Charging points for electric vehicles will top a wide range of improvements to be carried out on the Welshpool & Llanfair Light Railway, thanks to an £89,000 Welsh Government grant.
The funding has been awarded to the railway by the Tourism Amenity Investment Support (TAIS) scheme, part of the Rural Development Programme 2014-2020 funded by the European Agricultural Fund for Rural Development and the Welsh Government.
The improvements at the popular tourist attraction meet a variety of needs, but a common theme will be better access and attractions for visitors.
At the Llanfair Caereinion terminus, two electric vehicle charging points will be made available for visitors who will be almost exactly halfway between central Shropshire and the Welsh Coast. The installation of these points illustrates the growing use of more environmentally-friendly electric vehicles and the need to provide recharging facilities for them.
The charging points will complement a recently completed environmental programme at the railway, which has included the installation of solar panels, setting up full recycling facilities, the elimination of single-use plastics in the tearoom, LED light conversion and composting.
Also benefiting from TAIS funding will be Cyfronydd Station, just off the A458 road, where the railway will reinstate a siding to allow the stabling of special trains or heritage goods trains and reconstruct a cattle dock that once stood on the site, as a marker of the original function of a rural light railway. A historic grounded brake van from the London & North Western Railway will also be restored as a shelter.
Funding will also improve Sylfaen Halt, one of the most visible intemediate points on the railway, located alongside one of the few laybys along the A458 to the Welsh coast. Already a popular spot for motorists to pause their journey and watch the trains pass, the halt will see the installation of a new track loop allowing trains to pass each other, an improved passenger shelter and information boards.
At its Welshpool terminus, the W&LLR has already commissioned shed extensions that will double the covered space available to protect historic carriages, wagons and other large artefacts.
Funding provided by the grant will make the sheds suitable for public access, provide lighting and security for the exhibits and support interpretative material to explain their role in operating the original railway. It will also enable the sheds to provide undercover facilities to host special events, such as exhibitions.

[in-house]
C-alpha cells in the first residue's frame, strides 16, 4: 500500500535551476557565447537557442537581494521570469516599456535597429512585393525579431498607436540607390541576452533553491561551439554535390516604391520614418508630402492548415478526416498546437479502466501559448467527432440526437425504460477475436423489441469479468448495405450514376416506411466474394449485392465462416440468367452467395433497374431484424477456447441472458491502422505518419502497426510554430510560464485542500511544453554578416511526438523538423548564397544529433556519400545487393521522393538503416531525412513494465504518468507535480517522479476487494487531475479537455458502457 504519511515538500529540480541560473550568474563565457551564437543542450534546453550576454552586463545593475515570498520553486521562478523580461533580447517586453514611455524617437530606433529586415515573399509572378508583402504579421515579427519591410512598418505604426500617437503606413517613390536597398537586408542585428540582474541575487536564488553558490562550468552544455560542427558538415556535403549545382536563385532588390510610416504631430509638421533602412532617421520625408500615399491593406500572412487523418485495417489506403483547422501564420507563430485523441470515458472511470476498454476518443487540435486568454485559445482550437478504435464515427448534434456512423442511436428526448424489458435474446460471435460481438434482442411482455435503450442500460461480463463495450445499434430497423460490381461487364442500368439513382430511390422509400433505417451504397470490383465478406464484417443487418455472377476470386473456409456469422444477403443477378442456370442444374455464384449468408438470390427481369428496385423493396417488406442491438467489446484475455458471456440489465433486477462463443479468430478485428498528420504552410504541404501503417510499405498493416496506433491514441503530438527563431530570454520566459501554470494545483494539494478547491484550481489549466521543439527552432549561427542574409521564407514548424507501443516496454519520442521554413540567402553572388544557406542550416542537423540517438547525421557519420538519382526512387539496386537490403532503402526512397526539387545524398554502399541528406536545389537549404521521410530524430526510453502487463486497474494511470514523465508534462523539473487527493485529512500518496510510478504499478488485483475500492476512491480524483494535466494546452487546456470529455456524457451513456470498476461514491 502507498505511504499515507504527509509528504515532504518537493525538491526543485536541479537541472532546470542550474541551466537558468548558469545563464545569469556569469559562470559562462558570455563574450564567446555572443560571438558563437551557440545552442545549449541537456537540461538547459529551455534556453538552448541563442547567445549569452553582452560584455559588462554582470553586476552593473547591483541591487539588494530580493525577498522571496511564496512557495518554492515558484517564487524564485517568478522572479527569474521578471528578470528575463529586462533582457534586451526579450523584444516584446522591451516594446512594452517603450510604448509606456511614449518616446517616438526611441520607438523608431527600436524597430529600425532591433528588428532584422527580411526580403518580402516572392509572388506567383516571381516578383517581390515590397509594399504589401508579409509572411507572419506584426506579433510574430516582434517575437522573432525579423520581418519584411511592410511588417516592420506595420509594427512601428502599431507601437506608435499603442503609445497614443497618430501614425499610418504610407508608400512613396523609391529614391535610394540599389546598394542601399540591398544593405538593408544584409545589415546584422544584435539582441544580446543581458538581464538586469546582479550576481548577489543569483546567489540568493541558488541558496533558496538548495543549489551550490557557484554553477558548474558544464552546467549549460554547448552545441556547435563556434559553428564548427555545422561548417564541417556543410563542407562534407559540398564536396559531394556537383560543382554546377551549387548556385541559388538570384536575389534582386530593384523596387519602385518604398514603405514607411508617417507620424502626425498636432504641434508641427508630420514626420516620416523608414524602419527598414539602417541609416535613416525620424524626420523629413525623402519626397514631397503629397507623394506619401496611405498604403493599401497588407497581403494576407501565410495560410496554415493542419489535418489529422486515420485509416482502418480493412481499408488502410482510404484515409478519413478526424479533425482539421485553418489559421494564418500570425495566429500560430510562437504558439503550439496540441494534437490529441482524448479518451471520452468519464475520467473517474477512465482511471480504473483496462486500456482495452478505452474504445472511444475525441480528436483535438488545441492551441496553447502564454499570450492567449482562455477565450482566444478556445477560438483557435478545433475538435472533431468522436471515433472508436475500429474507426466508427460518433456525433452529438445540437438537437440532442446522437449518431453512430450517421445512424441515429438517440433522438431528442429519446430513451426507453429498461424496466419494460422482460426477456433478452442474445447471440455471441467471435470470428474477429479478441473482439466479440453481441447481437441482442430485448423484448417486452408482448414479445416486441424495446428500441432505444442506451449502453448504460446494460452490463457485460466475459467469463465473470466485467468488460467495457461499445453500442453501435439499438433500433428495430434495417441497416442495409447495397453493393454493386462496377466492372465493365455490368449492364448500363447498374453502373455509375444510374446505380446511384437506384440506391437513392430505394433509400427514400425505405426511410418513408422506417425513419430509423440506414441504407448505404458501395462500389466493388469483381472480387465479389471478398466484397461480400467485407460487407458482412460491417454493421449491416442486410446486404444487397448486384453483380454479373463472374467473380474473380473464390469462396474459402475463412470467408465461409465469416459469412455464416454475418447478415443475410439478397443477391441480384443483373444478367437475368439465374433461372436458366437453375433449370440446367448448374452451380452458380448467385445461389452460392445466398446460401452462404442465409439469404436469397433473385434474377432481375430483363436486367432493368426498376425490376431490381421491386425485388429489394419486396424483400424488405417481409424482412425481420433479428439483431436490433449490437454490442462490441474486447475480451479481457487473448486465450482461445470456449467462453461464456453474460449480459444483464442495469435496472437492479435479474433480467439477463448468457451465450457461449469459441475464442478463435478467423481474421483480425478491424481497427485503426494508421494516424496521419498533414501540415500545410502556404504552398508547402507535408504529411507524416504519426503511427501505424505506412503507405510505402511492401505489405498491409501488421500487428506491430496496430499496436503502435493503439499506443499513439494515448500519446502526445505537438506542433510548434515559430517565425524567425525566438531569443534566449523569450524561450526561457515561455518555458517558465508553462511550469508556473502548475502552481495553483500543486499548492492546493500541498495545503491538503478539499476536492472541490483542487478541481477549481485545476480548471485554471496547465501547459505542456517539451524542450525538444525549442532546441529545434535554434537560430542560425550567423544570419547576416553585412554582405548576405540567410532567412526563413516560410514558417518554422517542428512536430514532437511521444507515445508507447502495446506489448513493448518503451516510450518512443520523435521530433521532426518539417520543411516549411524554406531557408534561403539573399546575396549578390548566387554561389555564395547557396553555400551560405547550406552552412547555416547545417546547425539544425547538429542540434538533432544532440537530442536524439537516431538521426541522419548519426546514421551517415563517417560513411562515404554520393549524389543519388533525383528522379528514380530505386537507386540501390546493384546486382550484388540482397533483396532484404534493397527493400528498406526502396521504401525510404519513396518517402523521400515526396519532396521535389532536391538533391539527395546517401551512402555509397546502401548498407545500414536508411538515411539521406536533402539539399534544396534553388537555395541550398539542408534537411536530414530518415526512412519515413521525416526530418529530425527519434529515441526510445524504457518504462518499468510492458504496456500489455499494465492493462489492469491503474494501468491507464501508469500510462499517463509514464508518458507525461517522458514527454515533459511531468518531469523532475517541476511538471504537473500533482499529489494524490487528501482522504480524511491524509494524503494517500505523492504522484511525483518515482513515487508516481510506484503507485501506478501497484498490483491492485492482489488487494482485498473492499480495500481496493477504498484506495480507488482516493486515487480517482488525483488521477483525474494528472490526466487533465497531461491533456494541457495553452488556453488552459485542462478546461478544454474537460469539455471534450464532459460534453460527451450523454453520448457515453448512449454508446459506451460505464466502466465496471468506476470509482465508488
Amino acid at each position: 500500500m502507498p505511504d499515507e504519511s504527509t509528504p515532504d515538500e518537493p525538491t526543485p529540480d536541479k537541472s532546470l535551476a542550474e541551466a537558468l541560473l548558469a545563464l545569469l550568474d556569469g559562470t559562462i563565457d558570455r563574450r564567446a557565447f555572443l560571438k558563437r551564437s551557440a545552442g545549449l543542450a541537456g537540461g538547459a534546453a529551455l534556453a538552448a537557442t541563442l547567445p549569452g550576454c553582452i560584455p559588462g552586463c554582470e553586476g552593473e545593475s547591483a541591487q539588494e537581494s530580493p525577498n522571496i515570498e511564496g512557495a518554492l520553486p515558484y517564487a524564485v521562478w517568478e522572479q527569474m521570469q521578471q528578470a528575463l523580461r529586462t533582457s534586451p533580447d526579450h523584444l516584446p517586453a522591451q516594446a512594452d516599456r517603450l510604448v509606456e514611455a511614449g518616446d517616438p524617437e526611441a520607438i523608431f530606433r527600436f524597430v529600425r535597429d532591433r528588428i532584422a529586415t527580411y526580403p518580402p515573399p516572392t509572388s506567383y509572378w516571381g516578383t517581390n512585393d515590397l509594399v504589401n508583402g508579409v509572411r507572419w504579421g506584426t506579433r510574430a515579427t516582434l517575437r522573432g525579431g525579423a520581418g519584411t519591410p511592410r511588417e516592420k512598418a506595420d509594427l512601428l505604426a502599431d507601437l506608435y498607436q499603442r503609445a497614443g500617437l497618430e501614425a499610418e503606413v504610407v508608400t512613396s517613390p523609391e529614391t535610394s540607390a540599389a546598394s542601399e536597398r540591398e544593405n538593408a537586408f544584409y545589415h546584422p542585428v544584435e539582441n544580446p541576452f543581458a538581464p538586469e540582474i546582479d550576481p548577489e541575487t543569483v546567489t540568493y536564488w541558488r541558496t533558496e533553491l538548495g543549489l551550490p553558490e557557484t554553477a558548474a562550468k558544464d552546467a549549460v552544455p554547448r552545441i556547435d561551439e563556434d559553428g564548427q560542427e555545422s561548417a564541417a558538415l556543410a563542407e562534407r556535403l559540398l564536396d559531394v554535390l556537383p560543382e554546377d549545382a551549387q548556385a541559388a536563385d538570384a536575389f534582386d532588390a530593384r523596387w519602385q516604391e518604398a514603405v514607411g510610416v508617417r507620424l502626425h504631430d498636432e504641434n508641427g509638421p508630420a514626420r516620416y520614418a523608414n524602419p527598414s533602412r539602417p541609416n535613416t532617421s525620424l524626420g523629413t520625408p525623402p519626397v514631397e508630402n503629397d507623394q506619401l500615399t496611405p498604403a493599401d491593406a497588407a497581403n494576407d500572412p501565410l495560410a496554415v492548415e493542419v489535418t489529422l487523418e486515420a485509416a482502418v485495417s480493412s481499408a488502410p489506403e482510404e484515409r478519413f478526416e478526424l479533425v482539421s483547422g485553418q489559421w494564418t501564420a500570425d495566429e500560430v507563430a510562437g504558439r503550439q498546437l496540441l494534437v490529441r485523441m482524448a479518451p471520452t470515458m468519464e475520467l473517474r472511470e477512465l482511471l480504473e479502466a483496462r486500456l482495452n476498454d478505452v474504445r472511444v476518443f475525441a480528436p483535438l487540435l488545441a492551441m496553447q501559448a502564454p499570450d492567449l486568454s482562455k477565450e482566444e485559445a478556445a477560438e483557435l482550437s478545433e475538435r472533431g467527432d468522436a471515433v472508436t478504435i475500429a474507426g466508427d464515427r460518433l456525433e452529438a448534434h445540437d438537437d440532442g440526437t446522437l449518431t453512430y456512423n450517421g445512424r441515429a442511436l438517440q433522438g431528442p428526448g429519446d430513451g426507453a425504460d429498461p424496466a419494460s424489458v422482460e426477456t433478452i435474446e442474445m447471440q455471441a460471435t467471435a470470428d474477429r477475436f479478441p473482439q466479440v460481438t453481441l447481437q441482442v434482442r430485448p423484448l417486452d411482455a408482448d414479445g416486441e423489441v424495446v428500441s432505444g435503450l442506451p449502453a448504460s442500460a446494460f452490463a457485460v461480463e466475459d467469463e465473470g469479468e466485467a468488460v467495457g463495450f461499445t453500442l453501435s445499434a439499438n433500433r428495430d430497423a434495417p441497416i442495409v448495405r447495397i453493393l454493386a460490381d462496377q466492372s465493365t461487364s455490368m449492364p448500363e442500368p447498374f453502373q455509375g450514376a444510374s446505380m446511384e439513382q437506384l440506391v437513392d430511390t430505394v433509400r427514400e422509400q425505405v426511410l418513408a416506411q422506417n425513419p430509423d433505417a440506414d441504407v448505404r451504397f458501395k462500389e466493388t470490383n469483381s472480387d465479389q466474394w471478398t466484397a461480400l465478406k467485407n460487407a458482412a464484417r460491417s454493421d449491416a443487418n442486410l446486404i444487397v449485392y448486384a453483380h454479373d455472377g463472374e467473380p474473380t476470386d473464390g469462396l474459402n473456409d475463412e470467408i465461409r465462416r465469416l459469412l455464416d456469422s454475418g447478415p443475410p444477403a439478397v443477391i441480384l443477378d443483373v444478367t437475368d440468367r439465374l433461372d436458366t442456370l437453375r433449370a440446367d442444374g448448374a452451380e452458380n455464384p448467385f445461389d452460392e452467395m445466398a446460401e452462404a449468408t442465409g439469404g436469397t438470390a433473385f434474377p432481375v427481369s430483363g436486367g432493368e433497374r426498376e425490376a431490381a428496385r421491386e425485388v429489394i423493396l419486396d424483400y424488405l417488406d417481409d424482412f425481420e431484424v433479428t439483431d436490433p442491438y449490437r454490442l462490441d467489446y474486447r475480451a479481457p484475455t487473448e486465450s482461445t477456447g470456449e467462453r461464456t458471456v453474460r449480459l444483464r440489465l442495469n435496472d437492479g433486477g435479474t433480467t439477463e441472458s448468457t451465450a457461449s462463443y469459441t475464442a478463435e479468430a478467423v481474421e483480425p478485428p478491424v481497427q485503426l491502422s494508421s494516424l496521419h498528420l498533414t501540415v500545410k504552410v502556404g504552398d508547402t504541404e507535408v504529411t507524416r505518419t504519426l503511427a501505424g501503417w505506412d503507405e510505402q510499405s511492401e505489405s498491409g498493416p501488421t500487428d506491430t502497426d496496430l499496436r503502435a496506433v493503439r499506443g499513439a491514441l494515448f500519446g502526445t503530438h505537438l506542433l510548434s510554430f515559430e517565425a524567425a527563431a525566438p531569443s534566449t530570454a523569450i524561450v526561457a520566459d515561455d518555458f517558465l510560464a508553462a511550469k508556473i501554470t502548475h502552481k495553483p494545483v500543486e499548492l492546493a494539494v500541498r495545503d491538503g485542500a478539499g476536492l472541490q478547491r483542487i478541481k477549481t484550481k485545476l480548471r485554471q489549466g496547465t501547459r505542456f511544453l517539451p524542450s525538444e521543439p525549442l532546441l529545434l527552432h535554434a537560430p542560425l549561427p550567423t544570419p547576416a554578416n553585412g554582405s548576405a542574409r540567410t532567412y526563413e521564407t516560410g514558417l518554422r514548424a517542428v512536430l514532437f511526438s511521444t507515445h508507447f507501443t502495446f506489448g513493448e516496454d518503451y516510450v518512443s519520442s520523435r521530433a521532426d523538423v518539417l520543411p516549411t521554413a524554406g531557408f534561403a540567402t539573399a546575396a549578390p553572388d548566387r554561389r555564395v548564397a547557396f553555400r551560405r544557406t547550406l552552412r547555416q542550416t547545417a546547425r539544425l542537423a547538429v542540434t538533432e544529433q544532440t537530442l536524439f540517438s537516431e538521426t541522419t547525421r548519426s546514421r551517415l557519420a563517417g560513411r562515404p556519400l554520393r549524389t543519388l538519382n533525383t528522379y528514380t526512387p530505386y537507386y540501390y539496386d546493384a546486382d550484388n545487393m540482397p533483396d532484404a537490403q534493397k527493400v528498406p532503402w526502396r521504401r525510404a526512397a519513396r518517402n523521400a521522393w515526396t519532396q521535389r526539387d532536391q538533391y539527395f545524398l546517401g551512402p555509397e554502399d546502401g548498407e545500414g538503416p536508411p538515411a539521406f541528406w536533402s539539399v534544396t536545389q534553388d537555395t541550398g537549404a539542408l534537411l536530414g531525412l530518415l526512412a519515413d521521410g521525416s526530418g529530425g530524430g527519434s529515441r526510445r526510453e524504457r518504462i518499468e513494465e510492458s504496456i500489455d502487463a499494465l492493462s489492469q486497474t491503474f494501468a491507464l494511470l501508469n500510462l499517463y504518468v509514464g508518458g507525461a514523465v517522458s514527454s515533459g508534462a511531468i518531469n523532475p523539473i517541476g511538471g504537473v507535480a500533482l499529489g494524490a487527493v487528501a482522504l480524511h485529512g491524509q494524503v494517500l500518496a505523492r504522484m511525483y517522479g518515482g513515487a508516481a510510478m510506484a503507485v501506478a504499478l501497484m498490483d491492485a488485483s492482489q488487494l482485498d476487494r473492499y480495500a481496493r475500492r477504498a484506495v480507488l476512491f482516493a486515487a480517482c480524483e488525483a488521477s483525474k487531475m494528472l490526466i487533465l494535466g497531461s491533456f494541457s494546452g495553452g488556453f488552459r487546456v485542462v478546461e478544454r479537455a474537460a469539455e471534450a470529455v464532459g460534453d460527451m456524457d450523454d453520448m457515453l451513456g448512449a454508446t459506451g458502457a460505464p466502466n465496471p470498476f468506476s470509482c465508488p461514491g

The Welsh language will be prominent across the improvement programme, with all new signage provided in bilingual form to emphasise the railway’s roots in the community.
“Our mandate as a charity is to preserve and to operate our 116-year-old railway as a demonstration of how it supported the local agricultural community which opened it in 1903,” said W&LLR general manager Charles Spencer.
“The volunteers, who will be working on all these projects and contributing some of their own funds, are very excited about the benefits the TAIS grant will bring, as we welcome more visitors each year.”
Welsh Government Deputy Minister, Lord Elis-Thomas, said:
“This scheme is an excellent way for us to assist the tourism sector to make the improvements to local facilities and amenities. I’ve seen the improvements made in many areas with the help of this funding over the past year.
“Facilities such as footpaths, toilets, signage and car parking are often only noticed when the provision is lacking or not up to scratch, which shows that they are an important part of the experience that people have of Wales.
“This is also an investment by the public sector in amenities for those who live in the area and will benefit locals and visitors alike. These projects also make it easier for local residents and visitors to become more active in Wales’ natural environment.”
The railway operates on more than 150 days of the year, between Easter and the end of October, during the February school half-term holiday and popular ‘Santa Special’ trains in December.
The railway has recently earned much praise for a programme to improve access to its trains for passengers using wheelchairs or having other mobility issues. A £42,500 grant from the UK Government allowed the purchase of wheelchair lifts for the two terminus stations and refurbishment of two bogie carriages, allowing them to take larger modern wheelchairs.